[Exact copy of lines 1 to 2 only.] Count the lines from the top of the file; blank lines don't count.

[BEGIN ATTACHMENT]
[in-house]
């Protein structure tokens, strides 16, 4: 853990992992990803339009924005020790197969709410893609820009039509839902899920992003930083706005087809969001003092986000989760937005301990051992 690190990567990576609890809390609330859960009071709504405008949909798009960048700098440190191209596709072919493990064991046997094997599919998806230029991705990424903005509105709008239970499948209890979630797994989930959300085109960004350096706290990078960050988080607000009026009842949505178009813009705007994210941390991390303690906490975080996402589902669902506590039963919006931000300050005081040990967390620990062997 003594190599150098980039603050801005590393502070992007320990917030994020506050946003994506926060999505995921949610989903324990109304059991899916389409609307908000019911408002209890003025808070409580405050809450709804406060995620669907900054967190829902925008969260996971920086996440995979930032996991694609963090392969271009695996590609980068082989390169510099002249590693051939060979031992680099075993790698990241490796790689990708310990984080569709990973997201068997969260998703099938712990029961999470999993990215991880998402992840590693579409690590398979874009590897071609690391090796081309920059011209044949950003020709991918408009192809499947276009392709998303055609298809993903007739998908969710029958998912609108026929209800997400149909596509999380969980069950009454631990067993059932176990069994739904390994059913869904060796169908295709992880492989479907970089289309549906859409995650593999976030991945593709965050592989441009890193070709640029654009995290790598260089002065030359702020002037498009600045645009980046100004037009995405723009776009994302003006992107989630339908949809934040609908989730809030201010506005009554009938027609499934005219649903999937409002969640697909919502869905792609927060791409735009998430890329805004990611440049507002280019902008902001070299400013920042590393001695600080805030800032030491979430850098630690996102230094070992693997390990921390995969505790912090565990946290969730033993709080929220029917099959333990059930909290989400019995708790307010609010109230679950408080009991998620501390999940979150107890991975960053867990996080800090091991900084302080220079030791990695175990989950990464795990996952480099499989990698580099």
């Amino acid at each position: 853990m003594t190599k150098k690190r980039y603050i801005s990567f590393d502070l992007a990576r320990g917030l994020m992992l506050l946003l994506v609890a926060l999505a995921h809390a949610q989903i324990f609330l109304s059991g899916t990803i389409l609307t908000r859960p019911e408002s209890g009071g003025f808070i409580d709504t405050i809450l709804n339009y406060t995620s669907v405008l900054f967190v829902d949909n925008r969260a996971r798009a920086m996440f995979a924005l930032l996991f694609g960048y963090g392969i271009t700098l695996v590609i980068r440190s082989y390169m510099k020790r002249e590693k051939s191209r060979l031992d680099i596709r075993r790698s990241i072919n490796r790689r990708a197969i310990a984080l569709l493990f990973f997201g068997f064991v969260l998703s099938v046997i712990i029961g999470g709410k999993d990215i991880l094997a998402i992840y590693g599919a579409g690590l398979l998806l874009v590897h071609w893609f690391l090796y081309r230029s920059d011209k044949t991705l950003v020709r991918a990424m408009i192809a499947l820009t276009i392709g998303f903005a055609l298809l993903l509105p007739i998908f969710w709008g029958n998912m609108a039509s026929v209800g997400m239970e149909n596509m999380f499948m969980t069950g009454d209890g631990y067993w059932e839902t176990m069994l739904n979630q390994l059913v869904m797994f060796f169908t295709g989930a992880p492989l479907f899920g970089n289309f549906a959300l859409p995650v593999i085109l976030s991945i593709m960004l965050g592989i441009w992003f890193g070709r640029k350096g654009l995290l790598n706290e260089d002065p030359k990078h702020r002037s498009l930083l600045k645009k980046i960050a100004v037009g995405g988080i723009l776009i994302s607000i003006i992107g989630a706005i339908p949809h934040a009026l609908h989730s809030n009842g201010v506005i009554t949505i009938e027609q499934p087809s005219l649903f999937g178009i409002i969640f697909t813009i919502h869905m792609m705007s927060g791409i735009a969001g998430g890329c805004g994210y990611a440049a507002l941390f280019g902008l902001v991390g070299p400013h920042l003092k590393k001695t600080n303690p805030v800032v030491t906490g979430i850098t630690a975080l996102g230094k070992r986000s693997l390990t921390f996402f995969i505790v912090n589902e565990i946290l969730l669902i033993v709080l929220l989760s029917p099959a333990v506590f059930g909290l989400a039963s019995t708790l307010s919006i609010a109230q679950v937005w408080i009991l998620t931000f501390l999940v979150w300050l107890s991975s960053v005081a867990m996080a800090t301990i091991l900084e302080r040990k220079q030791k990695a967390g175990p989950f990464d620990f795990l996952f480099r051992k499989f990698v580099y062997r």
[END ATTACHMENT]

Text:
[in-house]
């Protein structure tokens, strides 16, 4: 853990992992990803339009924005020790197969709410893609820009039509839902899920992003930083706005087809969001003092986000989760937005301990051992 690190990567990576609890809390609330859960009071709504405008949909798009960048700098440190191209596709072919493990064991046997094997599919998806230029991705990424903005509105709008239970499948209890979630797994989930959300085109960004350096706290990078960050988080607000009026009842949505178009813009705007994210941390991390303690906490975080996402589902669902506590039963919006931000300050005081040990967390620990062997 003594190599150098980039603050801005590393502070992007320990917030994020506050946003994506926060999505995921949610989903324990109304059991899916389409609307908000019911408002209890003025808070409580405050809450709804406060995620669907900054967190829902925008969260996971920086996440995979930032996991694609963090392969271009695996590609980068082989390169510099002249590693051939060979031992680099075993790698990241490796790689990708310990984080569709990973997201068997969260998703099938712990029961999470999993990215991880998402992840590693579409690590398979874009590897071609690391090796081309920059011209044949950003020709991918408009192809499947276009392709998303055609298809993903007739998908969710029958998912609108026929209800997400149909596509999380969980069950009454631990067993059932176990069994739904390994059913869904060796169908295709992880492989479907970089289309549906859409995650593999976030991945593709965050592989441009890193070709640029654009995290790598260089002065030359702020002037498009600045645009980046100004037009995405723009776009994302003006992107989630339908949809934040609908989730809030201010506005009554009938027609499934005219649903999937409002969640697909919502869905792609927060791409735009998430890329805004990611440049507002280019902008902001070299400013920042590393001695600080805030800032030491979430850098630690996102230094070992693997390990921390995969505790912090565990946290969730033993709080929220029917099959333990059930909290989400019995708790307010609010109230679950408080009991998620501390999940979150107890991975960053867990996080800090091991900084302080220079030791990695175990989950990464795990996952480099499989990698580099």